Thursday, May 2, 2019

The golden goose, social classes, and the breakdown of civilization

Bosch season five air date: 18 April. Ten episodes. Four days later, six of the transcripts were already available. A few days later, the rest of em.

Anyway, the "golden goose" thing from episode two, about 10 minutes in:
EDGAR: Esquivel filed a complaint about Garcia for overprescribing oxy. They opened a file. It's an active investigation.
BOSCH: State medical board. Maybe what Junior and Pops were arguing about.
EDGAR: Old man killing the golden goose that lays the eggs.
BOSCH: Eggs are golden, not the goose.
EDGAR: I thought it was the goose.
BOSCH: I sometimes forget English isn't your first language.
EDGAR: W'ap enpoze'm manje, M'ap enpoze'w kaka.
BOSCH: "Kaka" what I think it is?
EDGAR: Ancient proverb. You stop me from eating, I stop you from shitting. Same thing.
BOSCH: As what?
EDGAR: As killing the goose.
BOSCH: I'll take your word for it.
"Killing the goose that lays the golden eggs" is the same as "You stop me from eating, I stop you from shitting"? Well I guess I have to take Jerry Edgar's word for it, too.

My interpretation of the goose story is simple. It's a definition: The goose is wealth. The eggs are income produced by that wealth. It's just a definition of wealth, and a bit of folk wisdom about protecting wealth. (The folk wisdom is just as true for a normal goose as it is for the one that lays the golden eggs.)

From The Class Structure in the U.S., at Lumen: Boundless Sociology:
A commonly used model for thinking about social classes in the U.S. attributes the following general characteristics to each tier: the upper class has vast accumulated wealth and significant control over corporations and political institutions, and their privilege is usually inherited; the corporate elite consists of high-salaried stockholders, such as corporate CEOs, who did not necessarily inherit privilege but have achieved high status through their careers; the upper-middle class consists of highly educated salaried professionals whose occupations are held in high esteem, such as lawyers, engineers, and professors; the middle class (the most vaguely defined and largest social class) is generally thought to include people in mid-level managerial positions or relatively low status professional positions, such as high school teachers and small business owners; the working class generally refers to those without college degrees who do low level service work, such as working as a sales clerk or housekeeper, and includes most people whose incomes fall below the poverty line. In the above outline of social class, status clearly depends not only on income, but also occupational prestige and educational attainment.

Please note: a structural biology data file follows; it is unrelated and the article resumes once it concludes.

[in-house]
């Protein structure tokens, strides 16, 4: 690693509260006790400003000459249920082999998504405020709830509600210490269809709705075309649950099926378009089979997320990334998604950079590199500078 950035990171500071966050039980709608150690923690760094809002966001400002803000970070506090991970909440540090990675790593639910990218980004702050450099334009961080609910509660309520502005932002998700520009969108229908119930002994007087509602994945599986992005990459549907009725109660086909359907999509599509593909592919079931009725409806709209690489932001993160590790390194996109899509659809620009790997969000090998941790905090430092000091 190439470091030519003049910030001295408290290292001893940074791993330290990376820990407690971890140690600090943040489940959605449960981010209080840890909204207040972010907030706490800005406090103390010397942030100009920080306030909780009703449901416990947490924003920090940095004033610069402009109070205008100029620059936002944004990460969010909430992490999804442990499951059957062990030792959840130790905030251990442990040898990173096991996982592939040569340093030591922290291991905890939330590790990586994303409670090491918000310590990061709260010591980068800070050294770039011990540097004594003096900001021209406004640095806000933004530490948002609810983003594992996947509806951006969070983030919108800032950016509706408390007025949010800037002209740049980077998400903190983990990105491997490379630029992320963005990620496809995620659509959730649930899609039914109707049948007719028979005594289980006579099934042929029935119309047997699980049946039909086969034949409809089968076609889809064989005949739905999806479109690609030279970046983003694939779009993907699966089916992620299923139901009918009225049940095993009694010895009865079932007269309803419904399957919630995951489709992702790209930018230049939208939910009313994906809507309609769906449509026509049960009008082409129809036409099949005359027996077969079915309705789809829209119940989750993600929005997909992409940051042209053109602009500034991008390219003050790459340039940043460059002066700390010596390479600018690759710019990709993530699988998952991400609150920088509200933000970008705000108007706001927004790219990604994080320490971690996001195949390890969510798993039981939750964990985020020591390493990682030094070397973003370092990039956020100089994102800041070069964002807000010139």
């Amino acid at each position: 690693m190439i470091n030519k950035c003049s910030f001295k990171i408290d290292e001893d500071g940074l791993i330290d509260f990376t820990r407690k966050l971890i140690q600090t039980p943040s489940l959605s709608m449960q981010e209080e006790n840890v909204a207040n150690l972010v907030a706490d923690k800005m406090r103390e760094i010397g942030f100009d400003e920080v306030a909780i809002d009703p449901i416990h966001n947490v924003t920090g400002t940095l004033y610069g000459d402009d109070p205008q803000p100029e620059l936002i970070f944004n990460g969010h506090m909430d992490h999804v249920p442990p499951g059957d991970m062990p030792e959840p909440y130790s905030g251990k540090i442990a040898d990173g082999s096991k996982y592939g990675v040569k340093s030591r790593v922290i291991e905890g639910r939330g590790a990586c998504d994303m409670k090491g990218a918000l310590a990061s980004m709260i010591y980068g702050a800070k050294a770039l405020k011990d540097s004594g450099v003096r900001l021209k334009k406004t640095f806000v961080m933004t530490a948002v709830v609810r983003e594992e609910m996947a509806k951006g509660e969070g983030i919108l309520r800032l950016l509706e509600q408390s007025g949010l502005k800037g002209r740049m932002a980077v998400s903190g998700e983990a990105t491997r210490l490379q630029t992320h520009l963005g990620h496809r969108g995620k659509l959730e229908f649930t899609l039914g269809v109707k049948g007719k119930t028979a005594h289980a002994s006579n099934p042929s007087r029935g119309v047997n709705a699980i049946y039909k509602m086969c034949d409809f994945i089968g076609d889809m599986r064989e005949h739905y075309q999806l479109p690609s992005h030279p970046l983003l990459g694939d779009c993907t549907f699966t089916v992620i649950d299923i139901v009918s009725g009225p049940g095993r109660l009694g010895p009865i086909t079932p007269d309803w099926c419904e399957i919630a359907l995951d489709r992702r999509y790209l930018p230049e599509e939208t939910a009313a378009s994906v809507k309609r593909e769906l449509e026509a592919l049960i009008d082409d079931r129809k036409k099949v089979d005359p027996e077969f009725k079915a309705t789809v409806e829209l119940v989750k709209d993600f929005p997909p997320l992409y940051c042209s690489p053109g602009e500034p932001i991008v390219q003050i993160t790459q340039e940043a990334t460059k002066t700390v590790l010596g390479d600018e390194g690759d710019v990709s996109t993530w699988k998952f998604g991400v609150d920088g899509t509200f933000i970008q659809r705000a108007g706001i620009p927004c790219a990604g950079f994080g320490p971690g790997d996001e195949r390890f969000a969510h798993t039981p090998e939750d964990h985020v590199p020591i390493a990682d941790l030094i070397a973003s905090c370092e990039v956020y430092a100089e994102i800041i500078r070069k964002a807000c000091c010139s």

Class structure can be described in terms of "privilege" and "status" and "esteem" or, as the paragraph concludes: "status clearly depends not only on income, but also occupational prestige and educational attainment."

Sure. But things like occupational prestige and educational attainment also relate back to the measures of wealth and income, the goose and the eggs. And I have no trouble saying that as a rule the greater the disparity of wealth, and of income, the greater the distance between social classes.

On page 365 in the Study, from Chapter V: The Disintegrations of Civilizations:
... we have found already that the ultimate criterion and the fundamental cause of the breakdowns which precede disintegrations is an outbreak of internal discords ...

The social schisms in which this discord partially reveals itself rend the broken-down society in two different dimensions simultaneously. There are vertical schisms between geographically separated communities and horizontal schisms between geographically intermingled but socially segregated classes.